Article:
Flower Mound Town Council denies rezoning request for proposed Lakewood development

Flower Mound Town Council denied a rezoning request for Lakewood, a proposed muiltiuse development, at a Sept. 16 meeting.

Flower Mound Town Council denied a rezoning request for Lakewood, a proposed muiltiuse development, at a Sept. 16 meeting.

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The future of Lakewood—a proposed multi-use development located north of Long Prairie Road and east of Silveron Boulevard—is uncertain following Flower Mound Town Council’s Sept. 16 denial of a rezoning request by developers.

Council voted 4-1 to deny the zoning request, with Council Member Claudio Forest casting the sole dissenting vote.

The 122-acre property is presently zoned as Planned Development District No. 31, which allows campus commercial uses. The developers of Lakewood requested to have the property rezoned to Planned Development District No. 163, which would have added both residential and non-residential development to the uses permitted on the property.

According to the development’s concept plan and renderings, Lakewood—if the rezoning were approved—would include 170 single-family detached homes and 850 multifamily apartments.

“If all this residential is a heartburn to some people—I get it; I really do,” Forest said. “My biggest concern is how this property will get developed if we say no. To say no to this project, I think, is going to have some dire consequences that I’m really not willing to live with.”

The concept plan, created by planning firm TBG Partners Inc., also shows that Lakewood would have had a hotel, six buildings with 46,000 square feet of retail space, four buildings with 23,000 square feet of restaurant and retail space, and eight buildings with 244,800 square feet of office space. The development would also have included an ADA-accessible trail system and multiple open space areas surrounding an existing lake that bisects the property.

At the meeting, Lakewood’s representative said the developers worked with a horticulturist and an arborist to create a comprehensive plan for tree conservation surrounding the lake. The representative added that the plan did call for the removal of some invasive Mesquite trees because other types of trees on the property would otherwise be threatened.

Council Members Ben Bumgarner, Jim Pierson and Sandeep Sharma all cited concerns that adding residential uses to the development would exacerbate traffic on FM 2499, Silveron Boulevard, Lakeside Parkway and other surrounding roads.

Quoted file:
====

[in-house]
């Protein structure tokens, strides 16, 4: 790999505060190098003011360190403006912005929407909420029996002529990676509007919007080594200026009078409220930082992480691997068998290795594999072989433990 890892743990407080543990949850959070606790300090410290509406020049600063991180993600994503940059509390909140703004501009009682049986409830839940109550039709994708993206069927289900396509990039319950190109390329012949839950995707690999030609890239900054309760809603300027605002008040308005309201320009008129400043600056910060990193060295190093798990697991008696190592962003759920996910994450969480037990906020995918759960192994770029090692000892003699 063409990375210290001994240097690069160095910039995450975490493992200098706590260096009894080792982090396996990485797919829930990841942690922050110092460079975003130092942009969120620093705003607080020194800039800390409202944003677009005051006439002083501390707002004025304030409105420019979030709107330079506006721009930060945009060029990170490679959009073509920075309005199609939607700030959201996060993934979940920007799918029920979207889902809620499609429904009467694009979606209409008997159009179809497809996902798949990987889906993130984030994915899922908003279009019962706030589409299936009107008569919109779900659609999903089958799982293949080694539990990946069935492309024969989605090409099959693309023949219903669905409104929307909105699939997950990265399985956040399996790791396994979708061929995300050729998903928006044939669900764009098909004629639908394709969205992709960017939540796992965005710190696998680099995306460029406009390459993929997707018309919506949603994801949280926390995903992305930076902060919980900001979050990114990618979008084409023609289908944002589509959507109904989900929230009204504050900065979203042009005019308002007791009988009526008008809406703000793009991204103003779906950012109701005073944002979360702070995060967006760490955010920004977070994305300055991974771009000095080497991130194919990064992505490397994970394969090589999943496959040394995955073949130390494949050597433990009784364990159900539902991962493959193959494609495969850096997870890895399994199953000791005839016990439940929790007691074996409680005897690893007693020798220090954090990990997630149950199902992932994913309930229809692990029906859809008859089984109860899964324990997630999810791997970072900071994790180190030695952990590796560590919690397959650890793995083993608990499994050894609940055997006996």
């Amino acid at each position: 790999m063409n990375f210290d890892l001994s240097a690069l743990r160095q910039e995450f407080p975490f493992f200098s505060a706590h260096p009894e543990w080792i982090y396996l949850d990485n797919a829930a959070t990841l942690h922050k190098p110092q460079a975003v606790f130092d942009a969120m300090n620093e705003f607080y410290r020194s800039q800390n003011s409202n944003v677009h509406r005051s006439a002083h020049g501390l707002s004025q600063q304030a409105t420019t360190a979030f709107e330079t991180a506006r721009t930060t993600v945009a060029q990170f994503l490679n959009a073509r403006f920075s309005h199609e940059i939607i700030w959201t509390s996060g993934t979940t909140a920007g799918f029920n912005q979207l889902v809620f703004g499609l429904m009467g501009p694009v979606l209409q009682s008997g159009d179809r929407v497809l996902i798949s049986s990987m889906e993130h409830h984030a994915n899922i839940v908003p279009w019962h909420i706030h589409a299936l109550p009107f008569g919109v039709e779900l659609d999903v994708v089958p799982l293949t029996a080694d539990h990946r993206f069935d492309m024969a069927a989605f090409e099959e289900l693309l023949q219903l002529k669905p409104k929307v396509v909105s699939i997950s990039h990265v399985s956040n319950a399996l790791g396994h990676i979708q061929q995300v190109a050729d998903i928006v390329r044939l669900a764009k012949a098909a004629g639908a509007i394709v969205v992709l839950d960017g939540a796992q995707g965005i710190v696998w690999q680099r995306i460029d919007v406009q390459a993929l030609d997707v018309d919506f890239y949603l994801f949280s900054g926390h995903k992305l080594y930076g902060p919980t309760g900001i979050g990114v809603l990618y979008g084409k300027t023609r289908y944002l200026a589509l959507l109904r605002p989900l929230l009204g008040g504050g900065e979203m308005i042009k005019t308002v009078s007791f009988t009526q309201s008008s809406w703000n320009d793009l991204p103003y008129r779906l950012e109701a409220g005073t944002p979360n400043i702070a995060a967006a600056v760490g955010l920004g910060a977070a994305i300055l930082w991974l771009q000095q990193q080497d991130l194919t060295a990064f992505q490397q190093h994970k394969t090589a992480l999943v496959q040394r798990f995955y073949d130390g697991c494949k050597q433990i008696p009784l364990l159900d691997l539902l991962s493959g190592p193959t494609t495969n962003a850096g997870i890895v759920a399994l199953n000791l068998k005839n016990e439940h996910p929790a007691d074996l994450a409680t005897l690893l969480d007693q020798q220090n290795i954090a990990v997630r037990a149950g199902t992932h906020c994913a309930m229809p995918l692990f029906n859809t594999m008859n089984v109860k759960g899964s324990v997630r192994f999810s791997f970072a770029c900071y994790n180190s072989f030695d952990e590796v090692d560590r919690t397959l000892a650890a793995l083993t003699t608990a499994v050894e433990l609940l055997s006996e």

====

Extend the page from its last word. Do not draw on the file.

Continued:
A traffic impact analysis showed Lakewood was not projected to have a negative effect on traffic on Lakeside Parkway, and FM 2499 and Silveron Boulevard are projected to operate at “failing conditions” with or without the development.

Forest, who dissented, said he believes traffic along FM 2499 will continue to get worse simply due to the growth in the region. He also said that he believes Lakewood would be an asset for all Flower Mound residents.

“I think it’s a good use of this property,” he said. “There’s a lot of open space, a lot of amenities for the town.”

Three residents spoke during the public hearing before the vote. Two of them shared council’s concerns about how the project would affect traffic on roads surrounding the development.

One resident asked council to approve the rezoning request, saying it might be time for change as the property has remained undeveloped for 20 years under its current zoning. She said she also supported Lakewood because it would add significant value to Flower Mound’s property tax revenue.

Pierson said he was not concerned the property would be developed in an undesirable way if council were to deny the rezoning request.

“I just cannot see this occurring the way it’s presented,” he said. “I’m not concerned that PD-31 is going to generate flop houses, a crappy restaurant or a poor grocery store. That’s not going to happen. Come on.”

Before he cast his vote to deny the rezoning request, Pierson said he would be okay with the property remaining as it is—undeveloped.

“I’m hearing ‘urban,’ [that Lakewood is] an 'urban' design—I don’t think of Flower Mound as being urban,” Pierson said. “I think about it as being suburban, a bedroom community. I don’t expect to see this much development in that area … It’s just too much.”
By Anna Herod
Anna Herod covers local government, education, business and the environment as the editor of Community Impact Newspaper's Lewisville/Flower Mound/Highland Village edition. In the past, Anna served as the reporter for Community Impact's San Marcos/Buda/Kyle paper. Her bylines have appeared in the Austin American-Statesman, Hays Free Press and The Burleson Star. She is a graduate of Texas State University's School of Journalism and Mass Communication.


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